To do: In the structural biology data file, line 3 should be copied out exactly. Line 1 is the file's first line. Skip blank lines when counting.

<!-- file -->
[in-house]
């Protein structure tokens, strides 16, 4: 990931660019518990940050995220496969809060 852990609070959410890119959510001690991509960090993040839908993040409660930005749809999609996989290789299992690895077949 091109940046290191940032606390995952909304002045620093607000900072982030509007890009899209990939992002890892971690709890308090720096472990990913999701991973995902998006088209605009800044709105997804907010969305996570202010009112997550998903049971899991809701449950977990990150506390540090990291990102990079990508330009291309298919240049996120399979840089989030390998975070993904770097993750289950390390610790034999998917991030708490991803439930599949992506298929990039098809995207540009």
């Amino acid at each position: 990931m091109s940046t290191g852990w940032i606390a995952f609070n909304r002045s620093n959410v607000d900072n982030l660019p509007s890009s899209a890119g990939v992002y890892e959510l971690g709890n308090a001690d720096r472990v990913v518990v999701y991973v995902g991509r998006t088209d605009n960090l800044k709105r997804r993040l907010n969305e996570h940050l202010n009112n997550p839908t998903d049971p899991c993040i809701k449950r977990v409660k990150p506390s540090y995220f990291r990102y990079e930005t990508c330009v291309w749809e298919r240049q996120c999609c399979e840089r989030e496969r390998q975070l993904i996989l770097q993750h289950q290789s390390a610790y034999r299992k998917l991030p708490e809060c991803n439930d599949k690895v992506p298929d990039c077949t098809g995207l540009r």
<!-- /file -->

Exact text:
């Amino acid at each position: 990931m091109s940046t290191g852990w940032i606390a995952f609070n909304r002045s620093n959410v607000d900072n982030l660019p509007s890009s899209a890119g990939v992002y890892e959510l971690g709890n308090a001690d720096r472990v990913v518990v999701y991973v995902g991509r998006t088209d605009n960090l800044k709105r997804r993040l907010n969305e996570h940050l202010n009112n997550p839908t998903d049971p899991c993040i809701k449950r977990v409660k990150p506390s540090y995220f990291r990102y990079e930005t990508c330009v291309w749809e298919r240049q996120c999609c399979e840089r989030e496969r390998q975070l993904i996989l770097q993750h289950q290789s390390a610790y034999r299992k998917l991030p708490e809060c991803n439930d599949k690895v992506p298929d990039c077949t098809g995207l540009r």